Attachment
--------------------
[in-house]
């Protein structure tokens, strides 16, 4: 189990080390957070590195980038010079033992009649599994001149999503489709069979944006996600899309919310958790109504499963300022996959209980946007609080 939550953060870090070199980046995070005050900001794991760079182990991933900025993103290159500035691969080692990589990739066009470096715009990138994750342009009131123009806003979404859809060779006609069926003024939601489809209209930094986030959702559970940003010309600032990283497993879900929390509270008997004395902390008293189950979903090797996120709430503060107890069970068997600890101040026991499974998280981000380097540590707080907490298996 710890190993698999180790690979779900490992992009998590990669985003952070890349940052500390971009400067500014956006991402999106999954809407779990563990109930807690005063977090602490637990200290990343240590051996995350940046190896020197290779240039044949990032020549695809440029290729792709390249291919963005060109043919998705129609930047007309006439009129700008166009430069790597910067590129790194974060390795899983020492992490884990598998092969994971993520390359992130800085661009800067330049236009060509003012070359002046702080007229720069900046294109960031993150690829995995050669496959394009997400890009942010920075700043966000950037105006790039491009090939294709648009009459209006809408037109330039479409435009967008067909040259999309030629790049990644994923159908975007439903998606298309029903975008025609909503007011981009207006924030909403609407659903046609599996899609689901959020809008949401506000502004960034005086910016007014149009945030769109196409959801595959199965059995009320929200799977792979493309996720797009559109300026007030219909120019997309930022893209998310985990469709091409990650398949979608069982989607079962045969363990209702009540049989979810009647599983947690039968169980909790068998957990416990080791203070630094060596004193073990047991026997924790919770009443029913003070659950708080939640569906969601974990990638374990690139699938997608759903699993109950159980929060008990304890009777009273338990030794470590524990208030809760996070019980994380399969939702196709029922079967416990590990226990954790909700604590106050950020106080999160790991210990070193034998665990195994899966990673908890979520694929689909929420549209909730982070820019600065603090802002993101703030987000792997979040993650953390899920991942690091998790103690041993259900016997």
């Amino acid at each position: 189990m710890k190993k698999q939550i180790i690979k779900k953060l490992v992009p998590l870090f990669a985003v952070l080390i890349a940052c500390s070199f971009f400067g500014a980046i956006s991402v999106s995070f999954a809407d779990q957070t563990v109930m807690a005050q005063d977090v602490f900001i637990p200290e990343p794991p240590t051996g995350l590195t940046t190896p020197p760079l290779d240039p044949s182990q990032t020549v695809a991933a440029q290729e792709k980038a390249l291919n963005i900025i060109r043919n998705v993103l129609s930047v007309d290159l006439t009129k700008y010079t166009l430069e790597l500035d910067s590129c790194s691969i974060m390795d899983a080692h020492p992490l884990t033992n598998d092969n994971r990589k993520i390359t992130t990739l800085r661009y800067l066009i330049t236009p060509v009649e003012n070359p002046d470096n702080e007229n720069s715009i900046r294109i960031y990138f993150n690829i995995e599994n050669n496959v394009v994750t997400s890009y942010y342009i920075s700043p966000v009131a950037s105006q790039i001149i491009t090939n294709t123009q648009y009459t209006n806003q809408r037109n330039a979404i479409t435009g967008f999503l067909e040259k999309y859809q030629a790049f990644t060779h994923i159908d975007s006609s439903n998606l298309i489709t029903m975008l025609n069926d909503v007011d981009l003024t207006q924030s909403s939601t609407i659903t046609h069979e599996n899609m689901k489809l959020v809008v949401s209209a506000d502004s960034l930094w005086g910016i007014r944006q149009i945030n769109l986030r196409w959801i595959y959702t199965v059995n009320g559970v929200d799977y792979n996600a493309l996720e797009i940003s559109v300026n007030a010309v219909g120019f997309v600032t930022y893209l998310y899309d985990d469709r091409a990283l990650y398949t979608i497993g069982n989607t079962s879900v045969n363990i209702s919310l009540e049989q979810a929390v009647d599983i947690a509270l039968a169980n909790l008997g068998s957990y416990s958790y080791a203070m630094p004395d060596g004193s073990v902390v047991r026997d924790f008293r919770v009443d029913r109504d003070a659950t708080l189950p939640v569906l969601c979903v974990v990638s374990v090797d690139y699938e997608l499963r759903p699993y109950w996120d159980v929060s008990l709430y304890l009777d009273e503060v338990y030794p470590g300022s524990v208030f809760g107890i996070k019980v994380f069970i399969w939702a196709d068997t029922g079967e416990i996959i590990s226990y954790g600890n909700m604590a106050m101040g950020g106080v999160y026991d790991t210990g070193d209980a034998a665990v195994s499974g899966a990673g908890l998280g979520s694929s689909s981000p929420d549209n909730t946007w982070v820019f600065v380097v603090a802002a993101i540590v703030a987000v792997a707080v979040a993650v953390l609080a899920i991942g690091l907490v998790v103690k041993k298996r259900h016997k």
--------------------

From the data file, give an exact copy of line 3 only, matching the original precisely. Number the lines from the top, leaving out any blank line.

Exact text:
């Amino acid at each position: 189990m710890k190993k698999q939550i180790i690979k779900k953060l490992v992009p998590l870090f990669a985003v952070l080390i890349a940052c500390s070199f971009f400067g500014a980046i956006s991402v999106s995070f999954a809407d779990q957070t563990v109930m807690a005050q005063d977090v602490f900001i637990p200290e990343p794991p240590t051996g995350l590195t940046t190896p020197p760079l290779d240039p044949s182990q990032t020549v695809a991933a440029q290729e792709k980038a390249l291919n963005i900025i060109r043919n998705v993103l129609s930047v007309d290159l006439t009129k700008y010079t166009l430069e790597l500035d910067s590129c790194s691969i974060m390795d899983a080692h020492p992490l884990t033992n598998d092969n994971r990589k993520i390359t992130t990739l800085r661009y800067l066009i330049t236009p060509v009649e003012n070359p002046d470096n702080e007229n720069s715009i900046r294109i960031y990138f993150n690829i995995e599994n050669n496959v394009v994750t997400s890009y942010y342009i920075s700043p966000v009131a950037s105006q790039i001149i491009t090939n294709t123009q648009y009459t209006n806003q809408r037109n330039a979404i479409t435009g967008f999503l067909e040259k999309y859809q030629a790049f990644t060779h994923i159908d975007s006609s439903n998606l298309i489709t029903m975008l025609n069926d909503v007011d981009l003024t207006q924030s909403s939601t609407i659903t046609h069979e599996n899609m689901k489809l959020v809008v949401s209209a506000d502004s960034l930094w005086g910016i007014r944006q149009i945030n769109l986030r196409w959801i595959y959702t199965v059995n009320g559970v929200d799977y792979n996600a493309l996720e797009i940003s559109v300026n007030a010309v219909g120019f997309v600032t930022y893209l998310y899309d985990d469709r091409a990283l990650y398949t979608i497993g069982n989607t079962s879900v045969n363990i209702s919310l009540e049989q979810a929390v009647d599983i947690a509270l039968a169980n909790l008997g068998s957990y416990s958790y080791a203070m630094p004395d060596g004193s073990v902390v047991r026997d924790f008293r919770v009443d029913r109504d003070a659950t708080l189950p939640v569906l969601c979903v974990v990638s374990v090797d690139y699938e997608l499963r759903p699993y109950w996120d159980v929060s008990l709430y304890l009777d009273e503060v338990y030794p470590g300022s524990v208030f809760g107890i996070k019980v994380f069970i399969w939702a196709d068997t029922g079967e416990i996959i590990s226990y954790g600890n909700m604590a106050m101040g950020g106080v999160y026991d790991t210990g070193d209980a034998a665990v195994s499974g899966a990673g908890l998280g979520s694929s689909s981000p929420d549209n909730t946007w982070v820019f600065v380097v603090a802002a993101i540590v703030a987000v792997a707080v979040a993650v953390l609080a899920i991942g690091l907490v998790v103690k041993k298996r259900h016997k």